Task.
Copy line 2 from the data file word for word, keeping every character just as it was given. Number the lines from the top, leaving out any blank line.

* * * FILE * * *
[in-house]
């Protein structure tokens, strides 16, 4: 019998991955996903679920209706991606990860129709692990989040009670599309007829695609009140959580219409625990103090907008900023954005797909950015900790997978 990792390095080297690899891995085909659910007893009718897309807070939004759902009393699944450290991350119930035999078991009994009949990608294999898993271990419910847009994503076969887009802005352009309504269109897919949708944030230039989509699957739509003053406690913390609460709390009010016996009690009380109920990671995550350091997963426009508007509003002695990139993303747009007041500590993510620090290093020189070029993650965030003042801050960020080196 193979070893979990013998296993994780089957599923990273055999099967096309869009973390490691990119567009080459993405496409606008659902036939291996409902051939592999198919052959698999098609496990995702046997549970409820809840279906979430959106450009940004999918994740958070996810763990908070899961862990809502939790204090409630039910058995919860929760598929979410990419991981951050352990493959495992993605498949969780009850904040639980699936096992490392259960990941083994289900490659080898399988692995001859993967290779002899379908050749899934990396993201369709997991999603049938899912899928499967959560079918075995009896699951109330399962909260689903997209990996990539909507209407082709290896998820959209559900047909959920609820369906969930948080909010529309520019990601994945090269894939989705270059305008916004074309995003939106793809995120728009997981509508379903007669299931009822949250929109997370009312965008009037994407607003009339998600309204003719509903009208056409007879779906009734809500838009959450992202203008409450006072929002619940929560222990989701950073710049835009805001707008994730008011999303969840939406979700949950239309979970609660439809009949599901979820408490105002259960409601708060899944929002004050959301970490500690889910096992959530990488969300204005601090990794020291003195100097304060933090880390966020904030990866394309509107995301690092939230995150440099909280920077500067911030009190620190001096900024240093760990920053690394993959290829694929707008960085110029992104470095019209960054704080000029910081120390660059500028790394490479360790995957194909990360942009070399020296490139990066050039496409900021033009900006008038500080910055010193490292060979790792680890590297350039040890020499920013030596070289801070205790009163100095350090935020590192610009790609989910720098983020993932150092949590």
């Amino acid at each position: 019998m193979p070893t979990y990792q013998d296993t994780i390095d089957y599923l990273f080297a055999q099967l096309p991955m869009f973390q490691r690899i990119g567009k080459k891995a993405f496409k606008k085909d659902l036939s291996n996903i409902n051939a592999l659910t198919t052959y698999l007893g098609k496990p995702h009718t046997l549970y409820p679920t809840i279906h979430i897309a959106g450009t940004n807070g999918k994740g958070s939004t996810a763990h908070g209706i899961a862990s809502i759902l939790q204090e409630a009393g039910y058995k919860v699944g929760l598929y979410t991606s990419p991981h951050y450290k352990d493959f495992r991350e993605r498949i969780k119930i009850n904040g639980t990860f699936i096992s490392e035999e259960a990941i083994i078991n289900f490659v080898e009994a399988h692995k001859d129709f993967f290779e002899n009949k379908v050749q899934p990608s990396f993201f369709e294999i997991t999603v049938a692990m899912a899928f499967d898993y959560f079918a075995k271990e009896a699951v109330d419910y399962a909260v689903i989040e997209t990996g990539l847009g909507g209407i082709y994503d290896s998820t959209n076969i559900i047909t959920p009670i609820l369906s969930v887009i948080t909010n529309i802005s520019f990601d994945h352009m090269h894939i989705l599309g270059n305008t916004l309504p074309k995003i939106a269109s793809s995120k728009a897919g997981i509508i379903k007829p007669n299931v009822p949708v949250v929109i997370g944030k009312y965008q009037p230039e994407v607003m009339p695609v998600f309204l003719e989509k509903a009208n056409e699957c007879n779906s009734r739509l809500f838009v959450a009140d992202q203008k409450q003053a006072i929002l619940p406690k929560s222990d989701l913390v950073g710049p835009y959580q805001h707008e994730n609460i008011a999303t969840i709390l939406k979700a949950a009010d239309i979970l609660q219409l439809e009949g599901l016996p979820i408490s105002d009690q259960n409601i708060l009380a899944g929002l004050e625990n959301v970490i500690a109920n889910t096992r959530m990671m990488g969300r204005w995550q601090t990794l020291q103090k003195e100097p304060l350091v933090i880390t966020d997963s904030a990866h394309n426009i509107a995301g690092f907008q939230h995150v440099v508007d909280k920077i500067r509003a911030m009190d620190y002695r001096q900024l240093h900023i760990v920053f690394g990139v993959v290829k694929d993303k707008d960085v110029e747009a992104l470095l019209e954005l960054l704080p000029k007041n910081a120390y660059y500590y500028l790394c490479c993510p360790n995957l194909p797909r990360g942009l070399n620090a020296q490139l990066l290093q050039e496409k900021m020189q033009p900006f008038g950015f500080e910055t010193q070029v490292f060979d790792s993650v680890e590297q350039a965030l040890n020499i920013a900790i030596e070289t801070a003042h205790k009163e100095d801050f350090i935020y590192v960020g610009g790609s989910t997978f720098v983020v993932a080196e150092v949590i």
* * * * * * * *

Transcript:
């Protein structure tokens, strides 16, 4: 019998991955996903679920209706991606990860129709692990989040009670599309007829695609009140959580219409625990103090907008900023954005797909950015900790997978 990792390095080297690899891995085909659910007893009718897309807070939004759902009393699944450290991350119930035999078991009994009949990608294999898993271990419910847009994503076969887009802005352009309504269109897919949708944030230039989509699957739509003053406690913390609460709390009010016996009690009380109920990671995550350091997963426009508007509003002695990139993303747009007041500590993510620090290093020189070029993650965030003042801050960020080196 193979070893979990013998296993994780089957599923990273055999099967096309869009973390490691990119567009080459993405496409606008659902036939291996409902051939592999198919052959698999098609496990995702046997549970409820809840279906979430959106450009940004999918994740958070996810763990908070899961862990809502939790204090409630039910058995919860929760598929979410990419991981951050352990493959495992993605498949969780009850904040639980699936096992490392259960990941083994289900490659080898399988692995001859993967290779002899379908050749899934990396993201369709997991999603049938899912899928499967959560079918075995009896699951109330399962909260689903997209990996990539909507209407082709290896998820959209559900047909959920609820369906969930948080909010529309520019990601994945090269894939989705270059305008916004074309995003939106793809995120728009997981509508379903007669299931009822949250929109997370009312965008009037994407607003009339998600309204003719509903009208056409007879779906009734809500838009959450992202203008409450006072929002619940929560222990989701950073710049835009805001707008994730008011999303969840939406979700949950239309979970609660439809009949599901979820408490105002259960409601708060899944929002004050959301970490500690889910096992959530990488969300204005601090990794020291003195100097304060933090880390966020904030990866394309509107995301690092939230995150440099909280920077500067911030009190620190001096900024240093760990920053690394993959290829694929707008960085110029992104470095019209960054704080000029910081120390660059500028790394490479360790995957194909990360942009070399020296490139990066050039496409900021033009900006008038500080910055010193490292060979790792680890590297350039040890020499920013030596070289801070205790009163100095350090935020590192610009790609989910720098983020993932150092949590």